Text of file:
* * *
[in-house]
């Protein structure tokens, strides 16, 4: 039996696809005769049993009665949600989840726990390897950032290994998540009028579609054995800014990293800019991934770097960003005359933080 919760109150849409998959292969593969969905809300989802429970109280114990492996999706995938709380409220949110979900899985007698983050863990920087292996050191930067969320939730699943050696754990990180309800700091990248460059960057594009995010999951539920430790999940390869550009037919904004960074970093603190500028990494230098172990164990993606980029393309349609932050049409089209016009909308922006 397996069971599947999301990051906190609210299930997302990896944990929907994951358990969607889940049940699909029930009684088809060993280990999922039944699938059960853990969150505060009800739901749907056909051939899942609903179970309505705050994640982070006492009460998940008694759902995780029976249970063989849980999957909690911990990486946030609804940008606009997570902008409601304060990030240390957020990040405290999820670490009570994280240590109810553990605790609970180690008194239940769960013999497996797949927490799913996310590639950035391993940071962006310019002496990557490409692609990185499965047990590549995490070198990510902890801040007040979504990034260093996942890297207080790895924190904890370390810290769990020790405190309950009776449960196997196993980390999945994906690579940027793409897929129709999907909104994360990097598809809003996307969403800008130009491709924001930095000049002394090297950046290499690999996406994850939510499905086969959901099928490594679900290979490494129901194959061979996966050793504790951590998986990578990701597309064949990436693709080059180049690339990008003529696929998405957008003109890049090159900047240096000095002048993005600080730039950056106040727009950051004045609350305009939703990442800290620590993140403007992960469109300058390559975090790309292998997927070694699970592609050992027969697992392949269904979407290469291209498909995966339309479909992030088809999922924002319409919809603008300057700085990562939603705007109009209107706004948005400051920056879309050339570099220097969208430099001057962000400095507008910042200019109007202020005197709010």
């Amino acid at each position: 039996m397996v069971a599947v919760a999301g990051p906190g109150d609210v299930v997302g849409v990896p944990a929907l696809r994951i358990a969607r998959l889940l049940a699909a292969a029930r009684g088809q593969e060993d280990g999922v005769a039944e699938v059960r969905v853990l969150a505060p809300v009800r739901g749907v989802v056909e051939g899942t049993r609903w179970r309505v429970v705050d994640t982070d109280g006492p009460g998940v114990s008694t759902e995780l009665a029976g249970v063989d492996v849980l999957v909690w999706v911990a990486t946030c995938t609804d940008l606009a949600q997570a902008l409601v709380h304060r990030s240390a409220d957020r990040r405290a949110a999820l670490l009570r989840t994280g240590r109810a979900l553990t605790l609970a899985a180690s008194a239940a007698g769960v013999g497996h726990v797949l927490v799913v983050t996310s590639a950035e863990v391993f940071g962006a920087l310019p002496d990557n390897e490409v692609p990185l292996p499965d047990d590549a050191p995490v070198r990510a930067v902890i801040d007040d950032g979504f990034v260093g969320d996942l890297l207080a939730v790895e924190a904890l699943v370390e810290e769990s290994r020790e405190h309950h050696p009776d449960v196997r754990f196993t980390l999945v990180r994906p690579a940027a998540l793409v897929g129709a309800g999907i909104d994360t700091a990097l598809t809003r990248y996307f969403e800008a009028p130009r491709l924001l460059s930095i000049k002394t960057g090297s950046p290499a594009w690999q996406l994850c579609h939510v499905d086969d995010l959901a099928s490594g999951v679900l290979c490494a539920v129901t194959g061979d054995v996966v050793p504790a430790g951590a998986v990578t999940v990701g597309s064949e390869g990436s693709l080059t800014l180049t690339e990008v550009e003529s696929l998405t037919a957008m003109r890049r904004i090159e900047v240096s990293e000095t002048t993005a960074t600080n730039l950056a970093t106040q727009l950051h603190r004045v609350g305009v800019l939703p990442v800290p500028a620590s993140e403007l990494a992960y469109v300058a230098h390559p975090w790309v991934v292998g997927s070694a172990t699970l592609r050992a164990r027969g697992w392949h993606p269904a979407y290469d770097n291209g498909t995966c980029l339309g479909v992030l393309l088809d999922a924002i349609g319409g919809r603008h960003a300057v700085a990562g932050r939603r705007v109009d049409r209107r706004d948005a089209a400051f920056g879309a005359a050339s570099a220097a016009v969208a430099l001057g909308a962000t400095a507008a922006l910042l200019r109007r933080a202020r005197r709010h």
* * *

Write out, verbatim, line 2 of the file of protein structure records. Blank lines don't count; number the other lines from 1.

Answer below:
């Protein structure tokens, strides 16, 4: 039996696809005769049993009665949600989840726990390897950032290994998540009028579609054995800014990293800019991934770097960003005359933080 919760109150849409998959292969593969969905809300989802429970109280114990492996999706995938709380409220949110979900899985007698983050863990920087292996050191930067969320939730699943050696754990990180309800700091990248460059960057594009995010999951539920430790999940390869550009037919904004960074970093603190500028990494230098172990164990993606980029393309349609932050049409089209016009909308922006 397996069971599947999301990051906190609210299930997302990896944990929907994951358990969607889940049940699909029930009684088809060993280990999922039944699938059960853990969150505060009800739901749907056909051939899942609903179970309505705050994640982070006492009460998940008694759902995780029976249970063989849980999957909690911990990486946030609804940008606009997570902008409601304060990030240390957020990040405290999820670490009570994280240590109810553990605790609970180690008194239940769960013999497996797949927490799913996310590639950035391993940071962006310019002496990557490409692609990185499965047990590549995490070198990510902890801040007040979504990034260093996942890297207080790895924190904890370390810290769990020790405190309950009776449960196997196993980390999945994906690579940027793409897929129709999907909104994360990097598809809003996307969403800008130009491709924001930095000049002394090297950046290499690999996406994850939510499905086969959901099928490594679900290979490494129901194959061979996966050793504790951590998986990578990701597309064949990436693709080059180049690339990008003529696929998405957008003109890049090159900047240096000095002048993005600080730039950056106040727009950051004045609350305009939703990442800290620590993140403007992960469109300058390559975090790309292998997927070694699970592609050992027969697992392949269904979407290469291209498909995966339309479909992030088809999922924002319409919809603008300057700085990562939603705007109009209107706004948005400051920056879309050339570099220097969208430099001057962000400095507008910042200019109007202020005197709010």